# Is the induced homomorphism of an onto map necessarily onto?

If $$g:X\rightarrow Y$$ is an onto continuous map, is the induced homomorphism $$g_*:\pi_1(X,x)\rightarrow \pi_1(Y,y)$$ onto? Also, does it matter whether $$X,Y$$ are path-connected or not?

• No. Take the quotient map from the interval to the circle – leibnewtz May 10 '19 at 5:01
• @leibnewtz Why are you answering in a comment? – Arthur May 10 '19 at 5:20

$$g_*$$ can be anything in general. As noted in the comments ($$[0,1]\to S^1, t\mapsto e^{2\pi i t}$$), it can even be injective and not surjective. And it does not matter if the spaces are path-connected or not, as only the components of $$x$$ and $$y$$ matter for the fundamental group.
However, if there is a split of $$g$$, i.e. a continuous function $$f\colon Y\to X$$ such that $$g\circ f=id_Y$$, then the induced homomorphisms satisfy $$g_*\circ f_*=id_{\pi_1(Y,y)}$$ and as a consequence $$g_*$$ is surjective. By reversing the order we can make an analogous statement for injectivity.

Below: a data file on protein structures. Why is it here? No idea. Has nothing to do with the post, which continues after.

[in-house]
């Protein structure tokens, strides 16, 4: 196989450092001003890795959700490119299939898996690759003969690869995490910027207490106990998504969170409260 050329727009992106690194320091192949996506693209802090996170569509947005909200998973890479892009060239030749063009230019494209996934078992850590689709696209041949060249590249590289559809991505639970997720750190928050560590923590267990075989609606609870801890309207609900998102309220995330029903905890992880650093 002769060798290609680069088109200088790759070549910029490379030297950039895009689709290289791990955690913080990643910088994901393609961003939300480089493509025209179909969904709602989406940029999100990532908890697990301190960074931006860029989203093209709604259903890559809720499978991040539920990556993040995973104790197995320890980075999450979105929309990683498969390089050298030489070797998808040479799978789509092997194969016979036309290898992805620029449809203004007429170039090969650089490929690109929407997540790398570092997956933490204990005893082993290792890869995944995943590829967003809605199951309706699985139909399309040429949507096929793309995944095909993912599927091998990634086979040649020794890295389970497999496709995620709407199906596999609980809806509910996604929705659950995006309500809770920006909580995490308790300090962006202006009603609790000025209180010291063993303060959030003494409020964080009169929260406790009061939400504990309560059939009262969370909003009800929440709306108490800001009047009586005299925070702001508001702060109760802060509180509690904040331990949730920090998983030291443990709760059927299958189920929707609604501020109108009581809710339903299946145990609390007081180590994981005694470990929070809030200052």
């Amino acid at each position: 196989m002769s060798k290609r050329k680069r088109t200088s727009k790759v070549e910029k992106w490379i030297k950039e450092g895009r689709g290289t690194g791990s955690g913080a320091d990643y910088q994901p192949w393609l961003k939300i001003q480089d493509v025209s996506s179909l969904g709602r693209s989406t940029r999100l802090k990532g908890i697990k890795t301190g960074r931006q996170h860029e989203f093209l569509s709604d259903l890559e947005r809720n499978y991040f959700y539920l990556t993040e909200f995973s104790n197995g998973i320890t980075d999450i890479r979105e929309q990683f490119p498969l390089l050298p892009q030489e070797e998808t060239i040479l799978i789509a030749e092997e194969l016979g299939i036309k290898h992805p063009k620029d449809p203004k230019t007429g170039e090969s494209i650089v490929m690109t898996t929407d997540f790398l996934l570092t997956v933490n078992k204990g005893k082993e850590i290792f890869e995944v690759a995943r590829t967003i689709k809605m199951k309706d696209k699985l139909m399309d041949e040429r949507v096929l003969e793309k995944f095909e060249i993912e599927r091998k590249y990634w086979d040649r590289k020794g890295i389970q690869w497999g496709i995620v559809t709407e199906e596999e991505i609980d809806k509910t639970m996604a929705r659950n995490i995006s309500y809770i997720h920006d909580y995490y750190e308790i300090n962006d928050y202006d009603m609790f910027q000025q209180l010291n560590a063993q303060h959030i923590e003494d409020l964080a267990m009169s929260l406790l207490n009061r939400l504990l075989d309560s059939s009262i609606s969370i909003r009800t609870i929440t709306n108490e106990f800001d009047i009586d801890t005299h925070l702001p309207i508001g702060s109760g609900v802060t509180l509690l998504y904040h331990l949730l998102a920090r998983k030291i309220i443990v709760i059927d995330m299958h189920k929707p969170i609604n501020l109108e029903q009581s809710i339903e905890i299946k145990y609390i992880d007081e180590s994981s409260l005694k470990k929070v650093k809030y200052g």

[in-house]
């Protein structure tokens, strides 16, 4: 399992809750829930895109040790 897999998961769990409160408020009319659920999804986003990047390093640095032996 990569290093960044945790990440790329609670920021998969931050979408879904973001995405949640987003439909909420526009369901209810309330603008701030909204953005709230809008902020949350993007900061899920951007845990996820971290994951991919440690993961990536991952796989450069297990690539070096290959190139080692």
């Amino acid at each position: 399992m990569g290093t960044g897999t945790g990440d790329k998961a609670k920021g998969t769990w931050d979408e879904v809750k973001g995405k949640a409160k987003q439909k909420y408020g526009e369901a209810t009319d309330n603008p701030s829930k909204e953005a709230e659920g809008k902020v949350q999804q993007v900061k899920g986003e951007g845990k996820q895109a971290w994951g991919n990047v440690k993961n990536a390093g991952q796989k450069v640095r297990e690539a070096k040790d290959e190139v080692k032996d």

If $$g:X \to Y$$ is a map of sets which is surjective, then, using the Axiom of Choice, there is a function $$s: Y \to X$$, such that $$gs=1_Y$$, called a section of $$g$$. However, if $$g$$ is a surjective continuous map of spaces, such a continuous section may not exist. If such a continuous section exists with $$s(y)=x$$ then the morphism $$g_*$$ you give is surjective.